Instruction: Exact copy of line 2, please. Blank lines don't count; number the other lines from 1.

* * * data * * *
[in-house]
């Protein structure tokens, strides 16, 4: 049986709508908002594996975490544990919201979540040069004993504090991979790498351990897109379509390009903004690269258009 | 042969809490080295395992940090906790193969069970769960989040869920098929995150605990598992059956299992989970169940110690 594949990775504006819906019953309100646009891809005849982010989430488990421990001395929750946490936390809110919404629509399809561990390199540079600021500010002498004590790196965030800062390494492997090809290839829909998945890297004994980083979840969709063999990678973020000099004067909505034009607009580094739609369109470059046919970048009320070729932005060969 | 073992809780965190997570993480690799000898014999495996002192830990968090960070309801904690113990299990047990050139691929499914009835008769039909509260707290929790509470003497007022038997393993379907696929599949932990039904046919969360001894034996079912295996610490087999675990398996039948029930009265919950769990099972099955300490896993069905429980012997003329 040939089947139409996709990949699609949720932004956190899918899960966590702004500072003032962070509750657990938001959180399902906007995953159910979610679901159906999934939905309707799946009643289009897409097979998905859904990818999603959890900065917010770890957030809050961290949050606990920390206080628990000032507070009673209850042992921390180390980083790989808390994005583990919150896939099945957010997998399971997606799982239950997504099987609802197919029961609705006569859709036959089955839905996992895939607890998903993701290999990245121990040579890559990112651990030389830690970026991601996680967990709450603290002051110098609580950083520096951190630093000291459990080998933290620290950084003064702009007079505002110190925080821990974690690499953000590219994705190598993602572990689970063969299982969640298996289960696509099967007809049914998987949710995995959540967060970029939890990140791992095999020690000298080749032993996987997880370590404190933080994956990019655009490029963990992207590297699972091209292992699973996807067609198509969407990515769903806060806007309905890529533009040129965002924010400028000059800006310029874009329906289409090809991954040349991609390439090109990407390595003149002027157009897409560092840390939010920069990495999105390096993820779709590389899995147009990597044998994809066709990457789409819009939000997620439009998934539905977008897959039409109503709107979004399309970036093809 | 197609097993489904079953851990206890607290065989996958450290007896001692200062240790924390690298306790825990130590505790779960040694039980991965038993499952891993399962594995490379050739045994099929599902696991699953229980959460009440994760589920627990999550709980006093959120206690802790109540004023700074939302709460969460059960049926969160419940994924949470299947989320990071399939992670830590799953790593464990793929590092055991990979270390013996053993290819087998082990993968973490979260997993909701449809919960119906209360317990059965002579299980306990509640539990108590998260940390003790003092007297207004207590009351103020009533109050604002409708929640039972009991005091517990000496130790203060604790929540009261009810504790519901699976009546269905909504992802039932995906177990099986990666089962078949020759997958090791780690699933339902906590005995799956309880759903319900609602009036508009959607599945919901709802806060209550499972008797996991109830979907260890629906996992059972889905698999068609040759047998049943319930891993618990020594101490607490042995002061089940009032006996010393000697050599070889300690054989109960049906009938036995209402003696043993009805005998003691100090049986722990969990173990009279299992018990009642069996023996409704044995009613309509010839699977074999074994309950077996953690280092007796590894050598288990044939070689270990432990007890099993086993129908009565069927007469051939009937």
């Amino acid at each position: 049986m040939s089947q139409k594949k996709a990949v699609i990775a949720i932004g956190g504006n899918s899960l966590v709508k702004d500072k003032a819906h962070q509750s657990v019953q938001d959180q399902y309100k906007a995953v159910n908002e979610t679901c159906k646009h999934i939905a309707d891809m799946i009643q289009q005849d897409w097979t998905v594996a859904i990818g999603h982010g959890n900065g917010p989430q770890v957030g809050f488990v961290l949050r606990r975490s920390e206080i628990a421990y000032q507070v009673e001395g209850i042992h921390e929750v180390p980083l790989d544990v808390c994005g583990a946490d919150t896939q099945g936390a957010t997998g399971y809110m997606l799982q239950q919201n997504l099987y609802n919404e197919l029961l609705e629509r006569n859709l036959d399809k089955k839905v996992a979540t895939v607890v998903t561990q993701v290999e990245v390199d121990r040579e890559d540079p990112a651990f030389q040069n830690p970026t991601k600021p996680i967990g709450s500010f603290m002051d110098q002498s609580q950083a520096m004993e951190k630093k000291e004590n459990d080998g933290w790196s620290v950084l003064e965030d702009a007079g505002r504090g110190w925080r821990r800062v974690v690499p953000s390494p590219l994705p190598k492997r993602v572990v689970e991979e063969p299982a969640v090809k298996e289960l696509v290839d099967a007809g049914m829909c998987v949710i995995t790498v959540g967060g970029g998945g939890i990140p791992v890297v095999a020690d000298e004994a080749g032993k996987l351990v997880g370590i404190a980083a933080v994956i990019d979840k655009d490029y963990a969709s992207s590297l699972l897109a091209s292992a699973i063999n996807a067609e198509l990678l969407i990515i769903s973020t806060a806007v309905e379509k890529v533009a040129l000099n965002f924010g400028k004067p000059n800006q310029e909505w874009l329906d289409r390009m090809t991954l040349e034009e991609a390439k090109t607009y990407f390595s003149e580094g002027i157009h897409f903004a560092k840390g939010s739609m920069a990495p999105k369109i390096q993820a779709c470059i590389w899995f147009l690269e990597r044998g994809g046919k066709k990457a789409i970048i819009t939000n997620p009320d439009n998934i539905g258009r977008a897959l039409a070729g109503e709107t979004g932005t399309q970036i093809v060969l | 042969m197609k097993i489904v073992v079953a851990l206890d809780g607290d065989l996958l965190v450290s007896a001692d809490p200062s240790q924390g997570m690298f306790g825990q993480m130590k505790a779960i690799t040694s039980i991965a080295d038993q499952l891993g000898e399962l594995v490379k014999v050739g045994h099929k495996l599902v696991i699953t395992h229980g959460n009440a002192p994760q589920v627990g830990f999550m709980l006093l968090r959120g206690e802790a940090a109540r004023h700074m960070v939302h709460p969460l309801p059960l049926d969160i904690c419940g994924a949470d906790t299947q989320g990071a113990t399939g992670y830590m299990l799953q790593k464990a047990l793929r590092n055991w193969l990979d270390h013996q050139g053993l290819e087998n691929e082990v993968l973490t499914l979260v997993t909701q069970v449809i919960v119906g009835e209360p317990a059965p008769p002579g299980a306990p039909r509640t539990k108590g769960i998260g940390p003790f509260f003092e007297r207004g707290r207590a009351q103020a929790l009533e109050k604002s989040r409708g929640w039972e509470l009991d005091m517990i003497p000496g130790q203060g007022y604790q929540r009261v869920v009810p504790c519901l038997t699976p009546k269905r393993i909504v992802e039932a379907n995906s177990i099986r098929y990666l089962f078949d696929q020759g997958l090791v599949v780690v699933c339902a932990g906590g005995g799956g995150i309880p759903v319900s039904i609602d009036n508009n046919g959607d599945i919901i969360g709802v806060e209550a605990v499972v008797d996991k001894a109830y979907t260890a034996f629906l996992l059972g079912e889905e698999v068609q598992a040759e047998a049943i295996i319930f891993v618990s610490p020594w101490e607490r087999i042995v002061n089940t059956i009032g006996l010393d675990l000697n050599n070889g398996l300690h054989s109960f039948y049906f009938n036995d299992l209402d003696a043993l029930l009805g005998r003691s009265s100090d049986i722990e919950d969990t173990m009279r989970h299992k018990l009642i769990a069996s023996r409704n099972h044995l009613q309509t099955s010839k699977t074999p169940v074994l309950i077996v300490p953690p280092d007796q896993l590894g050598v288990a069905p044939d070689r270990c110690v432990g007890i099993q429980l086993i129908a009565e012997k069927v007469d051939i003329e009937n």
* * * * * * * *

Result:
């Protein structure tokens, strides 16, 4: 049986709508908002594996975490544990919201979540040069004993504090991979790498351990897109379509390009903004690269258009 | 042969809490080295395992940090906790193969069970769960989040869920098929995150605990598992059956299992989970169940110690 594949990775504006819906019953309100646009891809005849982010989430488990421990001395929750946490936390809110919404629509399809561990390199540079600021500010002498004590790196965030800062390494492997090809290839829909998945890297004994980083979840969709063999990678973020000099004067909505034009607009580094739609369109470059046919970048009320070729932005060969 | 073992809780965190997570993480690799000898014999495996002192830990968090960070309801904690113990299990047990050139691929499914009835008769039909509260707290929790509470003497007022038997393993379907696929599949932990039904046919969360001894034996079912295996610490087999675990398996039948029930009265919950769990099972099955300490896993069905429980012997003329 040939089947139409996709990949699609949720932004956190899918899960966590702004500072003032962070509750657990938001959180399902906007995953159910979610679901159906999934939905309707799946009643289009897409097979998905859904990818999603959890900065917010770890957030809050961290949050606990920390206080628990000032507070009673209850042992921390180390980083790989808390994005583990919150896939099945957010997998399971997606799982239950997504099987609802197919029961609705006569859709036959089955839905996992895939607890998903993701290999990245121990040579890559990112651990030389830690970026991601996680967990709450603290002051110098609580950083520096951190630093000291459990080998933290620290950084003064702009007079505002110190925080821990974690690499953000590219994705190598993602572990689970063969299982969640298996289960696509099967007809049914998987949710995995959540967060970029939890990140791992095999020690000298080749032993996987997880370590404190933080994956990019655009490029963990992207590297699972091209292992699973996807067609198509969407990515769903806060806007309905890529533009040129965002924010400028000059800006310029874009329906289409090809991954040349991609390439090109990407390595003149002027157009897409560092840390939010920069990495999105390096993820779709590389899995147009990597044998994809066709990457789409819009939000997620439009998934539905977008897959039409109503709107979004399309970036093809 | 197609097993489904079953851990206890607290065989996958450290007896001692200062240790924390690298306790825990130590505790779960040694039980991965038993499952891993399962594995490379050739045994099929599902696991699953229980959460009440994760589920627990999550709980006093959120206690802790109540004023700074939302709460969460059960049926969160419940994924949470299947989320990071399939992670830590799953790593464990793929590092055991990979270390013996053993290819087998082990993968973490979260997993909701449809919960119906209360317990059965002579299980306990509640539990108590998260940390003790003092007297207004207590009351103020009533109050604002409708929640039972009991005091517990000496130790203060604790929540009261009810504790519901699976009546269905909504992802039932995906177990099986990666089962078949020759997958090791780690699933339902906590005995799956309880759903319900609602009036508009959607599945919901709802806060209550499972008797996991109830979907260890629906996992059972889905698999068609040759047998049943319930891993618990020594101490607490042995002061089940009032006996010393000697050599070889300690054989109960049906009938036995209402003696043993009805005998003691100090049986722990969990173990009279299992018990009642069996023996409704044995009613309509010839699977074999074994309950077996953690280092007796590894050598288990044939070689270990432990007890099993086993129908009565069927007469051939009937």